28September2022

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Palm Trees - John Lord

When I go on a holiday to the sun (the big yellow thing in the sky, reputed to appear in Ireland from time to time) I am always fascinated by the palm trees. This winter we escaped the rain for a week in Tenerife, and for the sake of my wife I tried not to make it too much of a busman’s holiday.

There appears to be two common types of palms: Phoenix with the pinnate fronds, and Washintonia with the palmate (palm like) fronds. There is then a bewildering array of much less common ones.


Washintonia filifera with streamers

Phoenix canariensis, the canary island palm appears to be the most planted. When young it has that very characteristic bulge in the trunk, reminiscent of a pineapple. It can be confused with the very similar date palm, Phoenix dactylifera, which usually has a thinner trunk and foliage that is a bit greyer and not as full. It looks almost unhealthy against the canary palm.

Washintonia filifera with the palmate fronds is generally the tallest palm around. It has a good thick trunk, smoother than Phoenix. It has very characteristic hanging streamers. Washintonia robusta is also common, it has a thinner trunk, that you could say is less robust

Just as interesting is the way these palms are looked after. Every year or so all the old and tatty fronds are cut out. This would have been a difficult and dangerous job in the old days (some of these palms have well hidden, vicious spines as well) but now with cherry pickers and chain saws the job is much easier. It might seem a lot of work, in comparison to ‘normal’ trees, but once the fronds are cut off and removed, that’s the end of it. If you compare that with Eucalyptus trees, which are all year round littering machines, particularly noticeable in dry climates.


Phoenix canariensis recently pruned


A sad looking and neglected Washintonia

The leaf stalks are not completely removed, the cut ends attached to the trunk are left behind and eventually fall off in their own time. These are what give the Canary palm trunk its characteristic pineapple look. If old fronds are not removed palm trees look absolutely terrible, see photo above.

This is the way we should have dealt with the large Cordylines when we had them, rather than let the old leaves fall off and go everywhere. They had a great knack of wrapping around the lawn mower blades.

In Ireland we grow two palms with reasonable success. Both have palmate leaves. The windmill palm, Trachycarpus fortunei, is the best known, and generally came through in the last hard winter. You do occasionally see good specimens, but in general they look miserable. The secret is to get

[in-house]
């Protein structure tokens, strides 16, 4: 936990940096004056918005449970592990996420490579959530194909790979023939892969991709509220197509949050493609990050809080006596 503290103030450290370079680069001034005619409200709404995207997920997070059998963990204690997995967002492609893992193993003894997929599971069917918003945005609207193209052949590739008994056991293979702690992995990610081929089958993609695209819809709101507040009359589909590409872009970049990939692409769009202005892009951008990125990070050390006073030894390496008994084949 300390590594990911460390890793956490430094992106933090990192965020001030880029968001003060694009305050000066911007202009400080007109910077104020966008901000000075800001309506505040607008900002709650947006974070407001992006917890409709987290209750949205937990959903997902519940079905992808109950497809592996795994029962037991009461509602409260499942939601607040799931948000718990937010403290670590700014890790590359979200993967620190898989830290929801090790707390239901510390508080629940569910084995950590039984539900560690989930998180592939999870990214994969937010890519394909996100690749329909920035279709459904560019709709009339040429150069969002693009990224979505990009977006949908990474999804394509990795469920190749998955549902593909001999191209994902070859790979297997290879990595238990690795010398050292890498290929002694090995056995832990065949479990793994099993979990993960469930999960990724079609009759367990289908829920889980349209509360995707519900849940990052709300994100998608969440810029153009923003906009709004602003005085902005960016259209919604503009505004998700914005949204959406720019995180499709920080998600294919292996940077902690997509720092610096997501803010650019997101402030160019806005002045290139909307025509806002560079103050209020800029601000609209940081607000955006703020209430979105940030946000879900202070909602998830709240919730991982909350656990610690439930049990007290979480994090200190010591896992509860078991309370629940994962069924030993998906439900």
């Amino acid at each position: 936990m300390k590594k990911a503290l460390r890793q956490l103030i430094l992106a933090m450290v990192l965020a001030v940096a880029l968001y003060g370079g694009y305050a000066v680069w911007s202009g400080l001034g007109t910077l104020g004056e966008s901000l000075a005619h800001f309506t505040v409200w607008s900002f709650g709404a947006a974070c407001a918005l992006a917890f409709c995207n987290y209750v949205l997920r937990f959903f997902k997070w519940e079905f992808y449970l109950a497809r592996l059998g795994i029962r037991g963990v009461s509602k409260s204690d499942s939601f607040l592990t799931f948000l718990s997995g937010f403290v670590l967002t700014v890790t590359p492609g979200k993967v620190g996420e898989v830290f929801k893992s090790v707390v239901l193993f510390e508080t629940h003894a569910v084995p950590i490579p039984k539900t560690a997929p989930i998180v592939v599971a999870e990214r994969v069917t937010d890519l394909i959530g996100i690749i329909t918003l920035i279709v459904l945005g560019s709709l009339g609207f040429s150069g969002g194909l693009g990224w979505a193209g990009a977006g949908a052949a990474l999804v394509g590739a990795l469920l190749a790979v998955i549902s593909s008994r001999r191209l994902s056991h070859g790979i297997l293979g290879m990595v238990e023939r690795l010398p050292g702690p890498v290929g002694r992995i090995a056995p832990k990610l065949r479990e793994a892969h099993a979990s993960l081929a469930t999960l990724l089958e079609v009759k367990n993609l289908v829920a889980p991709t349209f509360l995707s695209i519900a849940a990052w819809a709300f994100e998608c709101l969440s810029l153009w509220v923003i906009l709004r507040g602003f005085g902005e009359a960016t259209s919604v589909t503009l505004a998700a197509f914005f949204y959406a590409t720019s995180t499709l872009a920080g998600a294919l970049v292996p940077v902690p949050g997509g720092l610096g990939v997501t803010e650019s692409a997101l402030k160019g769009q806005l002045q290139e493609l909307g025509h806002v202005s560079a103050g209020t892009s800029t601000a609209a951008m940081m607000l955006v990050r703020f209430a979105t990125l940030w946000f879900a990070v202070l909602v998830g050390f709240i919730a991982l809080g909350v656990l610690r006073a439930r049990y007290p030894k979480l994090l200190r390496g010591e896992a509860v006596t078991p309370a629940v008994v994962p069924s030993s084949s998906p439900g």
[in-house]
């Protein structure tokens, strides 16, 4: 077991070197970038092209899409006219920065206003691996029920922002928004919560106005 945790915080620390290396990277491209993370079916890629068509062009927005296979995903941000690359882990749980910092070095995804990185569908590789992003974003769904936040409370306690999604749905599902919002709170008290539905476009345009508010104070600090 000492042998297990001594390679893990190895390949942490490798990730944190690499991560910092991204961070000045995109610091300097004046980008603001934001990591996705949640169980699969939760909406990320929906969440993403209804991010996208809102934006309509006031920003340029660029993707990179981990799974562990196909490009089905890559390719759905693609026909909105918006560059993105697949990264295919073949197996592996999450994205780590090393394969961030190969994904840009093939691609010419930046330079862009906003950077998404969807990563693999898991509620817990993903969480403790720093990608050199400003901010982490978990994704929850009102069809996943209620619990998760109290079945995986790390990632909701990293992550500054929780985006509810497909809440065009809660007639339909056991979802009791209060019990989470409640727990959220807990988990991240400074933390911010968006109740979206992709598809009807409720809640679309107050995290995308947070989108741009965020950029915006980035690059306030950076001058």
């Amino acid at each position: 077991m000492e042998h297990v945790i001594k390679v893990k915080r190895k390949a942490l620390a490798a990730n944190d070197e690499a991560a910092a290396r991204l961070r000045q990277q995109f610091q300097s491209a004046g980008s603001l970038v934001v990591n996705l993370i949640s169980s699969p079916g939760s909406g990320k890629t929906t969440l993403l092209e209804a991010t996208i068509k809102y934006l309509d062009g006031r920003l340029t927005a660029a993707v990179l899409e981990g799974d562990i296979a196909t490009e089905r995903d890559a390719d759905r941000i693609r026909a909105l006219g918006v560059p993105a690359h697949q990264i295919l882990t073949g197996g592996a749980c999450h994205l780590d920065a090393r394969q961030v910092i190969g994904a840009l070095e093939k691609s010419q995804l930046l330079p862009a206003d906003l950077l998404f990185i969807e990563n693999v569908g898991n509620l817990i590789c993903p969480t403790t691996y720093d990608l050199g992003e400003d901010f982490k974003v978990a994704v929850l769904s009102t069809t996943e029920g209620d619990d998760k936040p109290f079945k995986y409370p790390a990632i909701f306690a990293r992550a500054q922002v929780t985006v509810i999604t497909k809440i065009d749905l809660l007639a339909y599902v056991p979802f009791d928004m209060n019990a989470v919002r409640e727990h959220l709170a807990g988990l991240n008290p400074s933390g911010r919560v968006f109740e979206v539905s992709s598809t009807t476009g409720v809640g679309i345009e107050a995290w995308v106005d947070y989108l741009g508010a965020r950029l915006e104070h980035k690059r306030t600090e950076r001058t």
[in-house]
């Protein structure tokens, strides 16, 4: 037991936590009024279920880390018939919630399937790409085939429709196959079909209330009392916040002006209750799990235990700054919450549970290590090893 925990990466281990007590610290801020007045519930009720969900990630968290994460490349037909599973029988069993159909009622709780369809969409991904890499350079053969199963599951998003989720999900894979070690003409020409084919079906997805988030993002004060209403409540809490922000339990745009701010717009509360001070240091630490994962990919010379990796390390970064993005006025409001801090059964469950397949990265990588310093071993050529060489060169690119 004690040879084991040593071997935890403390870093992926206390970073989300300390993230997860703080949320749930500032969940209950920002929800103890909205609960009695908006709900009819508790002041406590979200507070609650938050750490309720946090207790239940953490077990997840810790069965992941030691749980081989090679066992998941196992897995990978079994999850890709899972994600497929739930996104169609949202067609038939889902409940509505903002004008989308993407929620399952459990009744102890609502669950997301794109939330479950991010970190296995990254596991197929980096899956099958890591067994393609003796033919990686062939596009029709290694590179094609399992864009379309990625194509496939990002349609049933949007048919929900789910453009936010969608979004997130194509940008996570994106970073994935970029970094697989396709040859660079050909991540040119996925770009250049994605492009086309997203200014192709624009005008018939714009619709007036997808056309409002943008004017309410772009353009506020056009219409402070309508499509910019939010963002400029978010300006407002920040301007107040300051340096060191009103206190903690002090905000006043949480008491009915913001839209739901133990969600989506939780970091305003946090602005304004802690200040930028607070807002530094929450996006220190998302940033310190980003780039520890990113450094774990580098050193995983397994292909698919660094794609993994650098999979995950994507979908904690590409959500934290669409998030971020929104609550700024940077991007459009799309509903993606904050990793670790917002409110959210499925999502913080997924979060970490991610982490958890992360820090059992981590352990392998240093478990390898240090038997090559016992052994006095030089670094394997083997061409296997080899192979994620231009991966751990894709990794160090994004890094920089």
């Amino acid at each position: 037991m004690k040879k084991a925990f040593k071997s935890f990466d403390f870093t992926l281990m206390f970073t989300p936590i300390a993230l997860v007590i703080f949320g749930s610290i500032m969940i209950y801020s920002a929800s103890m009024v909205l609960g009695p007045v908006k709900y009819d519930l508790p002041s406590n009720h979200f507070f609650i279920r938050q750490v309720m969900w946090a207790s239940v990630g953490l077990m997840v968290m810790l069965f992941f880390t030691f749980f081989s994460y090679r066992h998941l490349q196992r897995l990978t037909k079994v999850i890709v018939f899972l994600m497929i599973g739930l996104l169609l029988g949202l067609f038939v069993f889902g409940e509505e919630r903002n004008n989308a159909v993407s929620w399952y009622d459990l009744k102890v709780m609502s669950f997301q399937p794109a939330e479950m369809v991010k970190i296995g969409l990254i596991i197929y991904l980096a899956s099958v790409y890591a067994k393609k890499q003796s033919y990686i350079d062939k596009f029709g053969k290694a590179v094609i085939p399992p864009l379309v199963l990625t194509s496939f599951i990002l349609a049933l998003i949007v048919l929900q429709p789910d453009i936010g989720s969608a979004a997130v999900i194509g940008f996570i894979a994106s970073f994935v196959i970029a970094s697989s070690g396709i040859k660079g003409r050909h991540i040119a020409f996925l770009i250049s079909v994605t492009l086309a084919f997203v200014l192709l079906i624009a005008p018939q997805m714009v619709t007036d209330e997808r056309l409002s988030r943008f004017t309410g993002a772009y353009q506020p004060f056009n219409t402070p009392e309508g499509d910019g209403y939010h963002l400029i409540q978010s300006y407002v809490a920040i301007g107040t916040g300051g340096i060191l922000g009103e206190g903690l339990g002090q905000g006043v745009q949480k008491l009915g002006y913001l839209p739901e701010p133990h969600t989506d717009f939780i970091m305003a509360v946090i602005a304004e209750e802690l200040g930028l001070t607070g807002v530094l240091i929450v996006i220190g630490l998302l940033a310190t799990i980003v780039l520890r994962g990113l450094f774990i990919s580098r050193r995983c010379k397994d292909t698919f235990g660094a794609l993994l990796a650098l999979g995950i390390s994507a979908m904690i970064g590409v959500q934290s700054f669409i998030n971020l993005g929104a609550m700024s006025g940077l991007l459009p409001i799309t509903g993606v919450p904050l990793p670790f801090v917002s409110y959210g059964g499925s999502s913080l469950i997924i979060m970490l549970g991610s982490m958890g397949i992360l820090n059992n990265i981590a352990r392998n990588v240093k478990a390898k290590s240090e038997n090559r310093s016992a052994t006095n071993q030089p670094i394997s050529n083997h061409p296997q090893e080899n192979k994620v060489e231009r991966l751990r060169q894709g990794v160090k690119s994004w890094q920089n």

good sized (and expensive) plants to start with. It’s just a waste of time putting in something small. There appears to be a lot of variants of this plant.

The other palm, which is actually a European native, is Chamaerops humilis, unlike Trachycarpus it rarely forms a trunk. It did surprisingly bad in the last hard winter. There are definitely lots of different variants of this plant, some with nice silvery leaves, and no doubt different degrees of hardiness.

Beware the canary island palm (and not just for its vicious hidden thorns) which makes its appearance on sales benches every summer. It makes a good and relatively cheap (for a palm) centre piece for a pot, or as a spot plant in a summer bedding display, but that’s about it. It is not suitable as a long term garden plant in this country, though often sold as such. It will come through a mild winter but will never make progress in our cool summers. So over time it will just fade away. It is just not fair for landscapers to use large specimens of this plant to make instant gardens, for the client, or the plant.

Araucaria heterophylla – Norfolk Island Pine happy in Tenerife

I saw a well known tele gardener cutting off the dead fronds of a canary palm, and assuring the viewers that it would re-grow - perhaps it would if it was a thousand miles further south!

PS There is one other very iconic plant occasionally seen on the skyline in the sunny south. It looks almost too perfect and symmetrical to be real. It is the Norfolk Island pine, and not hardy, alas, in this country. It looks so amazing, with all the well spaced branches radiating out from a flagpole like trunk. When old it gets congested and loses some of its looks, like us all!

In Ireland we grow its relation, which is also a very symmetrical and iconic tree particularly when semi mature and growing strongly. This is the monkey puzzle tree, Araucaria araucana, with its formidable spiny leaves. These evolved a long time age to deter dinosaurs from eating it and well before the health and safety man came on the scene.

Monkey puzzles are slow starters and expensive for decent sized ones, but once they settle in and get over the metre in height they really start to move! I wish they’d come back into fashion.

"John has a diploma in Horticulture from the National Botanic Gardens, a degree in Botany from Trinity College and a diploma in Tree Craftsmanship from Merrist Wood College in Surrey. He worked in the nurseries of north Germany where he got his interest in craft gardening. He is the owner of Ratoath Garden Centre, whose slogan "mad about plants", is not far from the truth!"

Source: HortiTrends News Room